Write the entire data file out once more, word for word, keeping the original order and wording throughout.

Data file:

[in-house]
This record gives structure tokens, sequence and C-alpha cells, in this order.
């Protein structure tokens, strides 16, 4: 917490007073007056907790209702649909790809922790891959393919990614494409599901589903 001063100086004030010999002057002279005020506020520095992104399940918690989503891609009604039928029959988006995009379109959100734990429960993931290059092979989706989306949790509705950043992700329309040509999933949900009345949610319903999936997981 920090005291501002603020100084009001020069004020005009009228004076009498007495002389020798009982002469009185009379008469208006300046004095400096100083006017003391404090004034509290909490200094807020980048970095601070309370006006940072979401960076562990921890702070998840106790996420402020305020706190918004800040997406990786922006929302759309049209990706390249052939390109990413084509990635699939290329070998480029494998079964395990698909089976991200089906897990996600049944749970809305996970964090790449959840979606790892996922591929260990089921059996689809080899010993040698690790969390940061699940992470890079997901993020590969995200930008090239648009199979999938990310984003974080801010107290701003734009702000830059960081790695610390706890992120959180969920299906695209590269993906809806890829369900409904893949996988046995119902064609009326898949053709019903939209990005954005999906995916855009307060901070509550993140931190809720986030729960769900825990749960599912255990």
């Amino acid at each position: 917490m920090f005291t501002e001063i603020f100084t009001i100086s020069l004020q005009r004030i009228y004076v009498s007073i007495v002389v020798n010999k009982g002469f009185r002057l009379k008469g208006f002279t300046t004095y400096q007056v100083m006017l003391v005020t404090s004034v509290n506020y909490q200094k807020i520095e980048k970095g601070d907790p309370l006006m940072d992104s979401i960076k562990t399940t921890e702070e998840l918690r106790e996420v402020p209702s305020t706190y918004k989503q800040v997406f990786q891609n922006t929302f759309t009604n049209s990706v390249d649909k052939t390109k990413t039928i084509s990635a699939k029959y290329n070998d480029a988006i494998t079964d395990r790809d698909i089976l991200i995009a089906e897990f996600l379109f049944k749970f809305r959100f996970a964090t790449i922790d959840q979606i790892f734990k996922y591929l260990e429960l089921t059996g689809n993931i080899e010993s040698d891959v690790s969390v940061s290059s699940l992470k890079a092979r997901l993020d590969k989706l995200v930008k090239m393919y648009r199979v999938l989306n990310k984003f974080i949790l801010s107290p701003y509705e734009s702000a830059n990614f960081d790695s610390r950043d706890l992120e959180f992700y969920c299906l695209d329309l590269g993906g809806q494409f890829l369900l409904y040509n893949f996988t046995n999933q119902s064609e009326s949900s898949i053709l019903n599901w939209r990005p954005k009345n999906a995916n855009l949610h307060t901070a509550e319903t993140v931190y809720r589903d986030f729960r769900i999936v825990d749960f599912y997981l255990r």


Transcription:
[in-house]
This record gives structure tokens, sequence and C-alpha cells, in this order.
């Protein structure tokens, strides 16, 4: 917490007073007056907790209702649909790809922790891959393919990614494409599901589903 001063100086004030010999002057002279005020506020520095992104399940918690989503891609009604039928029959988006995009379109959100734990429960993931290059092979989706989306949790509705950043992700329309040509999933949900009345949610319903999936997981 920090005291501002603020100084009001020069004020005009009228004076009498007495002389020798009982002469009185009379008469208006300046004095400096100083006017003391404090004034509290909490200094807020980048970095601070309370006006940072979401960076562990921890702070998840106790996420402020305020706190918004800040997406990786922006929302759309049209990706390249052939390109990413084509990635699939290329070998480029494998079964395990698909089976991200089906897990996600049944749970809305996970964090790449959840979606790892996922591929260990089921059996689809080899010993040698690790969390940061699940992470890079997901993020590969995200930008090239648009199979999938990310984003974080801010107290701003734009702000830059960081790695610390706890992120959180969920299906695209590269993906809806890829369900409904893949996988046995119902064609009326898949053709019903939209990005954005999906995916855009307060901070509550993140931190809720986030729960769900825990749960599912255990």
């Amino acid at each position: 917490m920090f005291t501002e001063i603020f100084t009001i100086s020069l004020q005009r004030i009228y004076v009498s007073i007495v002389v020798n010999k009982g002469f009185r002057l009379k008469g208006f002279t300046t004095y400096q007056v100083m006017l003391v005020t404090s004034v509290n506020y909490q200094k807020i520095e980048k970095g601070d907790p309370l006006m940072d992104s979401i960076k562990t399940t921890e702070e998840l918690r106790e996420v402020p209702s305020t706190y918004k989503q800040v997406f990786q891609n922006t929302f759309t009604n049209s990706v390249d649909k052939t390109k990413t039928i084509s990635a699939k029959y290329n070998d480029a988006i494998t079964d395990r790809d698909i089976l991200i995009a089906e897990f996600l379109f049944k749970f809305r959100f996970a964090t790449i922790d959840q979606i790892f734990k996922y591929l260990e429960l089921t059996g689809n993931i080899e010993s040698d891959v690790s969390v940061s290059s699940l992470k890079a092979r997901l993020d590969k989706l995200v930008k090239m393919y648009r199979v999938l989306n990310k984003f974080i949790l801010s107290p701003y509705e734009s702000a830059n990614f960081d790695s610390r950043d706890l992120e959180f992700y969920c299906l695209d329309l590269g993906g809806q494409f890829l369900l409904y040509n893949f996988t046995n999933q119902s064609e009326s949900s898949i053709l019903n599901w939209r990005p954005k009345n999906a995916n855009l949610h307060t901070a509550e319903t993140v931190y809720r589903d986030f729960r769900i999936v825990d749960f599912y997981l255990r």